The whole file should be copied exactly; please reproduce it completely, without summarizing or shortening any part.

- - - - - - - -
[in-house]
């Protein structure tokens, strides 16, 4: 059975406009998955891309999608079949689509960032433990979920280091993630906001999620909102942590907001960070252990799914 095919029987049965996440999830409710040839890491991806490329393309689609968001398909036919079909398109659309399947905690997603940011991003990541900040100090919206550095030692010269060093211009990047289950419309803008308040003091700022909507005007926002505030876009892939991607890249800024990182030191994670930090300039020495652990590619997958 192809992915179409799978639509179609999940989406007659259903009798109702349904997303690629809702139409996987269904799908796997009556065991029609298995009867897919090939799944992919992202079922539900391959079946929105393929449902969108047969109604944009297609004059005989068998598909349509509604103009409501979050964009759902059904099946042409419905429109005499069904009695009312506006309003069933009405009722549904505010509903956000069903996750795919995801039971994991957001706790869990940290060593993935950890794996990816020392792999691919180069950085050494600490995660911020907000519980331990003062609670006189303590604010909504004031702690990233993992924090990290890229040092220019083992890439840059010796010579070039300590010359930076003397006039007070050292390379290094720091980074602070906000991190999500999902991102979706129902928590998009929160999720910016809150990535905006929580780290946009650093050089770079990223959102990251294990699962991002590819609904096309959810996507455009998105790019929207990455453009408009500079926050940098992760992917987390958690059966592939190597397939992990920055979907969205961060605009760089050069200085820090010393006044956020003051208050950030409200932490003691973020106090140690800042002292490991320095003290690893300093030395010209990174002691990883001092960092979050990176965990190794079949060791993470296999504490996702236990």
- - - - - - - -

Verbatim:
[in-house]
């Protein structure tokens, strides 16, 4: 059975406009998955891309999608079949689509960032433990979920280091993630906001999620909102942590907001960070252990799914 095919029987049965996440999830409710040839890491991806490329393309689609968001398909036919079909398109659309399947905690997603940011991003990541900040100090919206550095030692010269060093211009990047289950419309803008308040003091700022909507005007926002505030876009892939991607890249800024990182030191994670930090300039020495652990590619997958 192809992915179409799978639509179609999940989406007659259903009798109702349904997303690629809702139409996987269904799908796997009556065991029609298995009867897919090939799944992919992202079922539900391959079946929105393929449902969108047969109604944009297609004059005989068998598909349509509604103009409501979050964009759902059904099946042409419905429109005499069904009695009312506006309003069933009405009722549904505010509903956000069903996750795919995801039971994991957001706790869990940290060593993935950890794996990816020392792999691919180069950085050494600490995660911020907000519980331990003062609670006189303590604010909504004031702690990233993992924090990290890229040092220019083992890439840059010796010579070039300590010359930076003397006039007070050292390379290094720091980074602070906000991190999500999902991102979706129902928590998009929160999720910016809150990535905006929580780290946009650093050089770079990223959102990251294990699962991002590819609904096309959810996507455009998105790019929207990455453009408009500079926050940098992760992917987390958690059966592939190597397939992990920055979907969205961060605009760089050069200085820090010393006044956020003051208050950030409200932490003691973020106090140690800042002292490991320095003290690893300093030395010209990174002691990883001092960092979050990176965990190794079949060791993470296999504490996702236990």